HTTP_ACCEPT Returns the value of the Accept header
HTTP_ACCEPT_LANGUAGE Returns a string describing the language to use for displaying content
HTTP_COOKIE Returns the cookie string included with the request
HTTP_REFERER Returns a string containing the URL of the page that referred the request to the current page using an <a> tag. If the page is redirected, HTTP_REFERER is empty
HTTP_USER_AGENT Returns a string describing the browser that sent the request
HTTPS Returns ON if the request came in through secure channel or OFF if the request came in through a non-secure channel
HTTPS_KEYSIZE Returns the number of bits in Secure Sockets Layer connection key size
HTTPS_SECRETKEYSIZE Returns the number of bits in server certificate private key
HTTPS_SERVER_ISSUER Returns the issuer field of the server certificate
HTTPS_SERVER_SUBJECT Returns the subject field of the server certificate
INSTANCE_ID The ID for the IIS instance in text format
INSTANCE_META_PATH The meta base path for the instance of IIS that responds to the request
LOCAL_ADDR Returns the server address on which the request came in
LOGON_USER Returns the Windows account that the user is logged into
PATH_INFO Returns extra path information as given by the client
PATH_TRANSLATED A translated version of PATH_INFO that takes the path and performs any necessary virtual-to-physical mapping
QUERY_STRING Returns the query information stored in the string following the question mark (?) in the HTTP request
REMOTE_ADDR Returns the IP address of the remote host making the request
REMOTE_HOST Returns the name of the host making the request
REMOTE_USER Returns an unmapped user-name string sent in by the user
REQUEST_METHOD Returns the method used to make the request
SCRIPT_NAME Returns a virtual path to the script being executed
SERVER_NAME Returns the server's host name, DNS alias, or IP address as it would appear in self-referencing URLs
SERVER_PORT Returns the port number to which the request was sent
SERVER_PORT_SECURE Returns a string that contains 0 or 1. If the request is being handled on the secure port, it will be 1. Otherwise, it will be 0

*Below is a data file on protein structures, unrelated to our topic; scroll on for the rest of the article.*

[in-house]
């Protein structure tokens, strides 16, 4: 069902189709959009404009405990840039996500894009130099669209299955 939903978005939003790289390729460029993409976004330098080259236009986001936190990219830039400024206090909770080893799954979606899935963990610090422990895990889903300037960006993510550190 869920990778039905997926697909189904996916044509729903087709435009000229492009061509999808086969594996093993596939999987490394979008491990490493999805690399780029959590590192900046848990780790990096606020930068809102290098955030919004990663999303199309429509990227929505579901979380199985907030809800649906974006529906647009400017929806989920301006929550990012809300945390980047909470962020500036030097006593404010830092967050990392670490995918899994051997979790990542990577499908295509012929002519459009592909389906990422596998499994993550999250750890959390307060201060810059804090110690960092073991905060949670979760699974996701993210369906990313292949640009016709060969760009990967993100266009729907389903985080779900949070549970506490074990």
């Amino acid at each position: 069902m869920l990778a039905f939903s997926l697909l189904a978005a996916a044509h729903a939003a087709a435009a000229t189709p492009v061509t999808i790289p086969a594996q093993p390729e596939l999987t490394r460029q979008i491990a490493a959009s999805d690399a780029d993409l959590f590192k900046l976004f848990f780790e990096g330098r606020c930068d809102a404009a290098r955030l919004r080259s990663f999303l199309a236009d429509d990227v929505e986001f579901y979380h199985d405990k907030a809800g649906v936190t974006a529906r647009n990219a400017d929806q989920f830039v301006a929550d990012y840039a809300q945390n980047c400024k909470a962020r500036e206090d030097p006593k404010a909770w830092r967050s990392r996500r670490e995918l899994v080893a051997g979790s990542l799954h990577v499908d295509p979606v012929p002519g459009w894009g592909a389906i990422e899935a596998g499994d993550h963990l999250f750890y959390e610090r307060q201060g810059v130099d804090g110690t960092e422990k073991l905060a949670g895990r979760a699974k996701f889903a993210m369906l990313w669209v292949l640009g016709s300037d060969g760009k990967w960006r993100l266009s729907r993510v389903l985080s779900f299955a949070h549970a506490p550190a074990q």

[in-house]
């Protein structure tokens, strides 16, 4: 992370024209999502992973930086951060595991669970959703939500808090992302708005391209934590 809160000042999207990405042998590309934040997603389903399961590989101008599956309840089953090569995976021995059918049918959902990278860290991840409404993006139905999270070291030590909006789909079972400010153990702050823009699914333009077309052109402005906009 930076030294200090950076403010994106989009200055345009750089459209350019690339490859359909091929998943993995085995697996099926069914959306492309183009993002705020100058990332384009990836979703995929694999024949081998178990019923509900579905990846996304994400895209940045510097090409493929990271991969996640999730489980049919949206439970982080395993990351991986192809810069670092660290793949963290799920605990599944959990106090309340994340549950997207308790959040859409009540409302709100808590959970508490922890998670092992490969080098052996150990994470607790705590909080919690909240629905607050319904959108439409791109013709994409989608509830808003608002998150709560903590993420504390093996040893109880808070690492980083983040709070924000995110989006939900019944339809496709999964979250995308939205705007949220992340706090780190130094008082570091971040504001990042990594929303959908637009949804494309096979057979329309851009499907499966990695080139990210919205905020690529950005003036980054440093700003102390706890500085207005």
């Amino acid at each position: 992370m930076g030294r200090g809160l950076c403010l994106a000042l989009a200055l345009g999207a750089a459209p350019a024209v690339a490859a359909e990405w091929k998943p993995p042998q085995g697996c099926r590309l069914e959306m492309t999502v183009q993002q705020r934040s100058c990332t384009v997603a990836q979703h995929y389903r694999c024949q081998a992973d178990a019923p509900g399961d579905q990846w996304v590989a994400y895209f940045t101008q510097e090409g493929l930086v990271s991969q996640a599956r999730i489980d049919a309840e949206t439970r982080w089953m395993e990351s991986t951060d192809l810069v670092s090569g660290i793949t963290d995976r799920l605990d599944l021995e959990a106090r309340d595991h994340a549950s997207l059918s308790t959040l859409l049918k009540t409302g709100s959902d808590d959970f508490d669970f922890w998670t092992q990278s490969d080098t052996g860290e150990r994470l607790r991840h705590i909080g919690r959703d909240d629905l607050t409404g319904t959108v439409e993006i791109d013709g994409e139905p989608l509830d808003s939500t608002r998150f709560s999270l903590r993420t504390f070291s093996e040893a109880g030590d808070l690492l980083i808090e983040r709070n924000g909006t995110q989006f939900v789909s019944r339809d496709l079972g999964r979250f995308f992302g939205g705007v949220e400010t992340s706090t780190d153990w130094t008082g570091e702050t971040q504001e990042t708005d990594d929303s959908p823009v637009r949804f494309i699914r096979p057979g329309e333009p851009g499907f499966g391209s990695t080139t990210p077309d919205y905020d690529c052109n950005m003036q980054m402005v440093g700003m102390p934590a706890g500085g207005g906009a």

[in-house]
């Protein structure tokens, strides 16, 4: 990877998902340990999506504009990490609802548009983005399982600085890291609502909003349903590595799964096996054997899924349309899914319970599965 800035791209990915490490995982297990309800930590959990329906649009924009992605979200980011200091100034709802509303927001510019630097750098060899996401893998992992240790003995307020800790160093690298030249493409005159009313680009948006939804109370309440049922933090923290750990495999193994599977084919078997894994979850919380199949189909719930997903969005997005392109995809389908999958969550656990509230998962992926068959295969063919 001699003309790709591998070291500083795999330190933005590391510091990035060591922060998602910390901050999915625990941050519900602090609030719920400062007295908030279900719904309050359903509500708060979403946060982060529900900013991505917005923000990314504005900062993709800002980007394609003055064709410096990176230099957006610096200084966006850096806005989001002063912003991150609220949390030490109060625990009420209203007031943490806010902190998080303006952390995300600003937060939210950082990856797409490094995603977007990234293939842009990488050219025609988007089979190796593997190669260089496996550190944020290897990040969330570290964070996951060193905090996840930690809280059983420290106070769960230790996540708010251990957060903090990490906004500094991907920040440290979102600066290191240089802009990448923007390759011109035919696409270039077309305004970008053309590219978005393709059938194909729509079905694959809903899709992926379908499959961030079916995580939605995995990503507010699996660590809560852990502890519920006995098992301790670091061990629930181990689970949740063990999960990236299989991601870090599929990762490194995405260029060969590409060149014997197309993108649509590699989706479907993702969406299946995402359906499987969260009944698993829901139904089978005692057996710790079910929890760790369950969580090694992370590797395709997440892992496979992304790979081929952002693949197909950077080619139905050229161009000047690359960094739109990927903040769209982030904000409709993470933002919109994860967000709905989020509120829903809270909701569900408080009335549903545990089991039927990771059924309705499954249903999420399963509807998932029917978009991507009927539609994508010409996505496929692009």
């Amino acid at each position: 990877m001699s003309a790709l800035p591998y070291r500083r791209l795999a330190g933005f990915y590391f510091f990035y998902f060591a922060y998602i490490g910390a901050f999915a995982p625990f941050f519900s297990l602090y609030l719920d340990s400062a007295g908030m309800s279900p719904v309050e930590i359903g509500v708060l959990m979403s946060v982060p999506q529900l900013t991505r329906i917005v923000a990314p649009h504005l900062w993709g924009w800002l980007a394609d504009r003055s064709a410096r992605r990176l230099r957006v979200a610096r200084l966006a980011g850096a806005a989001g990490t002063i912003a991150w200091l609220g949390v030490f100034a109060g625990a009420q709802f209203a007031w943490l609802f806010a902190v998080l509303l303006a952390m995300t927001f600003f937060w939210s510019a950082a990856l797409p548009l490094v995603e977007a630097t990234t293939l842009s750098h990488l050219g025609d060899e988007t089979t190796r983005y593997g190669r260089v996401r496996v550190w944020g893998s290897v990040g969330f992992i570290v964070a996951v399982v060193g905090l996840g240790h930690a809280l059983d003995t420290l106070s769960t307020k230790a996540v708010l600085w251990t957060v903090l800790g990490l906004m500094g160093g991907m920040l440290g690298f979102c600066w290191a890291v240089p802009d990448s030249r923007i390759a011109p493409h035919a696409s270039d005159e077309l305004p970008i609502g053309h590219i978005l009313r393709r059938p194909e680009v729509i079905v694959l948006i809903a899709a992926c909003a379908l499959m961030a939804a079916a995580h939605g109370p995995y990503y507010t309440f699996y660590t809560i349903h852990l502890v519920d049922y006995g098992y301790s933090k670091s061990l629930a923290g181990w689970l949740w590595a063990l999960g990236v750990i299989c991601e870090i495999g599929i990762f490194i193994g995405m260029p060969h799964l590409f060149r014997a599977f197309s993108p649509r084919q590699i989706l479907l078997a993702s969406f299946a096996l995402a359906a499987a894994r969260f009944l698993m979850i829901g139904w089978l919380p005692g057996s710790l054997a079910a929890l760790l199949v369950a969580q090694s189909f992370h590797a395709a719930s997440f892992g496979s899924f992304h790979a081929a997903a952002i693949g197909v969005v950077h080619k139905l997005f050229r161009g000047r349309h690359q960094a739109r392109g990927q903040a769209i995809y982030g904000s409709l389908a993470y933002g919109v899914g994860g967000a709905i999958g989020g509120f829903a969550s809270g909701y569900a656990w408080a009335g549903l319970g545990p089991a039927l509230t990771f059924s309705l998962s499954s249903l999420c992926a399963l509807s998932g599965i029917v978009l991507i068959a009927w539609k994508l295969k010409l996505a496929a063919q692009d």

SERVER_PROTOCOL Returns the name and revision of the request information protocol
SERVER_SOFTWARE Returns the name and version of the server software that answers the request and runs the gateway
URL Returns the base portion of the URL

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Adding Padding or Space to Display a String

by Edward 26 March 2011 17:19

A simple but unknown to many developers is the two methods for padding available in the String class. Using these two methods you can add padding to the left or to the right of a string to achieve a desired length. A real world example will be to add a '0' to a string value when a area code must be a specific length.

The two methods for this example is as follows:

String.PadLeft : Right aligns and pads a string from the left.
String.PadRight : Left aligns and pads a string from the right.

The following example shows how to indent strings using method for padding:


string originalString = "123";
Console.WriteLine(originalString.PadLeft(3, '0'));


string originalString = "123";
Console.WriteLine(originalString.PadRight(3, '0'));

You should also understand that this does not format the original value, for example formatting a integer to decimal, but just 'append' a character either on the left or the right of the string.

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How to read the version number from the assembly

by Edward 19 February 2011 17:15

I was recently working on a project where it was important to display the version number of the code on the page for testing purposes as well as making sure the correct set of code goes to production. If you don't use a build server, or just copy your code over to your hosting space, then the following might be of help. By using reflection you can get the major, minor, build, and revision numbers of the assembly and the display it on your web page, or use however you need too.

The following code sample will help you with getting the version number of your application.

        private static void Main(string[] args)
            //Get Application version details